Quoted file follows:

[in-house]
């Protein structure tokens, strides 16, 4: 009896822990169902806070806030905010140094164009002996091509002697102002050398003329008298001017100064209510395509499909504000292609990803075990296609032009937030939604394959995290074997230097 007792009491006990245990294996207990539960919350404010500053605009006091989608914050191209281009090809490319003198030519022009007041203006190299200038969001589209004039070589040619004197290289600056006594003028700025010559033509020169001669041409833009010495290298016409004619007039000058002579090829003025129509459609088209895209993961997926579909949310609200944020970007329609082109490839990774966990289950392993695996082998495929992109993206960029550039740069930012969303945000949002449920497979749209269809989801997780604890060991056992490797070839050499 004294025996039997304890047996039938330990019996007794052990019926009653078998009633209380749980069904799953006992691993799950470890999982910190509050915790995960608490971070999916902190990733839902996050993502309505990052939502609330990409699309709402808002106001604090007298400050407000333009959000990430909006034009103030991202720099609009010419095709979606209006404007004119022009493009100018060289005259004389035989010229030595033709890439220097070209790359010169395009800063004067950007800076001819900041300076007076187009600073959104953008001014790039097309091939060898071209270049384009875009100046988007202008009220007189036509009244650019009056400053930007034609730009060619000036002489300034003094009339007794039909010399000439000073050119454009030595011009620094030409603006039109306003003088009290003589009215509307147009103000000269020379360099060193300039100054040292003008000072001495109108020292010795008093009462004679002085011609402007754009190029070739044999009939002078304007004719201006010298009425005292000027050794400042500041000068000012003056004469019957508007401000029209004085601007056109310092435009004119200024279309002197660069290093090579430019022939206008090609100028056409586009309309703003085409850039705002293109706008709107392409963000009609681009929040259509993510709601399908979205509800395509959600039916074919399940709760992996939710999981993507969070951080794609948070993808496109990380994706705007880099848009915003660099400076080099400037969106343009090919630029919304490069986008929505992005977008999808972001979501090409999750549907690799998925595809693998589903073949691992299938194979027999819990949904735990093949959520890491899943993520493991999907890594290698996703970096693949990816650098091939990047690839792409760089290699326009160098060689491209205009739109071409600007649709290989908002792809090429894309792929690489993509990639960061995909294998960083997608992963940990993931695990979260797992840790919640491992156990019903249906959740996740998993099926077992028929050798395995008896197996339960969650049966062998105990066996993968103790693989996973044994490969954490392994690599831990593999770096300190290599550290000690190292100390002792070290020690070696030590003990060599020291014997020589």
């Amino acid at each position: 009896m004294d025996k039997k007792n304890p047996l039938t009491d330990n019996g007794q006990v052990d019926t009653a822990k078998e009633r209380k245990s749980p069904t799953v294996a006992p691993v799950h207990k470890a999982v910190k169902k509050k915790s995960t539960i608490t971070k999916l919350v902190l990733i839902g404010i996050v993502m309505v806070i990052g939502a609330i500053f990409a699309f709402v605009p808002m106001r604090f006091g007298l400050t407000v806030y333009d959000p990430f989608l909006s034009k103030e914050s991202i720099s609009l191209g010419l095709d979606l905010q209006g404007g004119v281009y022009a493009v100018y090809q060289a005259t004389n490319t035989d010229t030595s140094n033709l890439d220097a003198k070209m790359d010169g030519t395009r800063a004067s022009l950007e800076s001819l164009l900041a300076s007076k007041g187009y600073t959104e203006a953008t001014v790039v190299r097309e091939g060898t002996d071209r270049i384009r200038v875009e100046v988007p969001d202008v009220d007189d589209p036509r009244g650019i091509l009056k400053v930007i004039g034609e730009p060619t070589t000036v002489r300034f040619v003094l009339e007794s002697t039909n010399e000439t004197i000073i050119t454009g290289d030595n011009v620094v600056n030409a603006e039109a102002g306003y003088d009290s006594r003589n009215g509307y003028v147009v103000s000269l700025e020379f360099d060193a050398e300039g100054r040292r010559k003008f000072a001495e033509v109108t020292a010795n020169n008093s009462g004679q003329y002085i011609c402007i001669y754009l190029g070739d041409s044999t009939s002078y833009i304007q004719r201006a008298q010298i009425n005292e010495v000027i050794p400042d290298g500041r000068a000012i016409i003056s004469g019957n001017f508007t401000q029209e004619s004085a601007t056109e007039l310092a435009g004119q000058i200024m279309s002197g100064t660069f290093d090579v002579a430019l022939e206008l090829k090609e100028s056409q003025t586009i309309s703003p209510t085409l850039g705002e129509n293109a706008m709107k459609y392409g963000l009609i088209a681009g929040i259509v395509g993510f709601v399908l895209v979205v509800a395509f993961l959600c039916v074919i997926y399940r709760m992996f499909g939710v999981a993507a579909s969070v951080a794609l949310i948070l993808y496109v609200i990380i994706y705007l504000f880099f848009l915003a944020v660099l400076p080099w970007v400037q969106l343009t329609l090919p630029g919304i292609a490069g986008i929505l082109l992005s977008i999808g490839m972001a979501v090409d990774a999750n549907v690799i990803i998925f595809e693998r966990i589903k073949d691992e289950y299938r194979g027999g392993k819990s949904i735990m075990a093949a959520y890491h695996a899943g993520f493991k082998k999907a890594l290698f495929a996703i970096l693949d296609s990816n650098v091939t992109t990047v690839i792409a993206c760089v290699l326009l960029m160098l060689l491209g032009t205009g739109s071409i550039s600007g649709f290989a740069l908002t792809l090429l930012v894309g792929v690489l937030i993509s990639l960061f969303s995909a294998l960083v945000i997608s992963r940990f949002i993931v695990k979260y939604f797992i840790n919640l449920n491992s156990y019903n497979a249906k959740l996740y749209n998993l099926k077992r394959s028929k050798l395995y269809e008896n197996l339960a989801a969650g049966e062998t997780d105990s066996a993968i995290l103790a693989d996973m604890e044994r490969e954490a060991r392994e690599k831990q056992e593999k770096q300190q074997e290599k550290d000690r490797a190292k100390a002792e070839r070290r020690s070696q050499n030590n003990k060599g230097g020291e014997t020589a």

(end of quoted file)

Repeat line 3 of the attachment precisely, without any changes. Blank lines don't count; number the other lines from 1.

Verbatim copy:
């Amino acid at each position: 009896m004294d025996k039997k007792n304890p047996l039938t009491d330990n019996g007794q006990v052990d019926t009653a822990k078998e009633r209380k245990s749980p069904t799953v294996a006992p691993v799950h207990k470890a999982v910190k169902k509050k915790s995960t539960i608490t971070k999916l919350v902190l990733i839902g404010i996050v993502m309505v806070i990052g939502a609330i500053f990409a699309f709402v605009p808002m106001r604090f006091g007298l400050t407000v806030y333009d959000p990430f989608l909006s034009k103030e914050s991202i720099s609009l191209g010419l095709d979606l905010q209006g404007g004119v281009y022009a493009v100018y090809q060289a005259t004389n490319t035989d010229t030595s140094n033709l890439d220097a003198k070209m790359d010169g030519t395009r800063a004067s022009l950007e800076s001819l164009l900041a300076s007076k007041g187009y600073t959104e203006a953008t001014v790039v190299r097309e091939g060898t002996d071209r270049i384009r200038v875009e100046v988007p969001d202008v009220d007189d589209p036509r009244g650019i091509l009056k400053v930007i004039g034609e730009p060619t070589t000036v002489r300034f040619v003094l009339e007794s002697t039909n010399e000439t004197i000073i050119t454009g290289d030595n011009v620094v600056n030409a603006e039109a102002g306003y003088d009290s006594r003589n009215g509307y003028v147009v103000s000269l700025e020379f360099d060193a050398e300039g100054r040292r010559k003008f000072a001495e033509v109108t020292a010795n020169n008093s009462g004679q003329y002085i011609c402007i001669y754009l190029g070739d041409s044999t009939s002078y833009i304007q004719r201006a008298q010298i009425n005292e010495v000027i050794p400042d290298g500041r000068a000012i016409i003056s004469g019957n001017f508007t401000q029209e004619s004085a601007t056109e007039l310092a435009g004119q000058i200024m279309s002197g100064t660069f290093d090579v002579a430019l022939e206008l090829k090609e100028s056409q003025t586009i309309s703003p209510t085409l850039g705002e129509n293109a706008m709107k459609y392409g963000l009609i088209a681009g929040i259509v395509g993510f709601v399908l895209v979205v509800a395509f993961l959600c039916v074919i997926y399940r709760m992996f499909g939710v999981a993507a579909s969070v951080a794609l949310i948070l993808y496109v609200i990380i994706y705007l504000f880099f848009l915003a944020v660099l400076p080099w970007v400037q969106l343009t329609l090919p630029g919304i292609a490069g986008i929505l082109l992005s977008i999808g490839m972001a979501v090409d990774a999750n549907v690799i990803i998925f595809e693998r966990i589903k073949d691992e289950y299938r194979g027999g392993k819990s949904i735990m075990a093949a959520y890491h695996a899943g993520f493991k082998k999907a890594l290698f495929a996703i970096l693949d296609s990816n650098v091939t992109t990047v690839i792409a993206c760089v290699l326009l960029m160098l060689l491209g032009t205009g739109s071409i550039s600007g649709f290989a740069l908002t792809l090429l930012v894309g792929v690489l937030i993509s990639l960061f969303s995909a294998l960083v945000i997608s992963r940990f949002i993931v695990k979260y939604f797992i840790n919640l449920n491992s156990y019903n497979a249906k959740l996740y749209n998993l099926k077992r394959s028929k050798l395995y269809e008896n197996l339960a989801a969650g049966e062998t997780d105990s066996a993968i995290l103790a693989d996973m604890e044994r490969e954490a060991r392994e690599k831990q056992e593999k770096q300190q074997e290599k550290d000690r490797a190292k100390a002792e070839r070290r020690s070696q050499n030590n003990k060599g230097g020291e014997t020589a």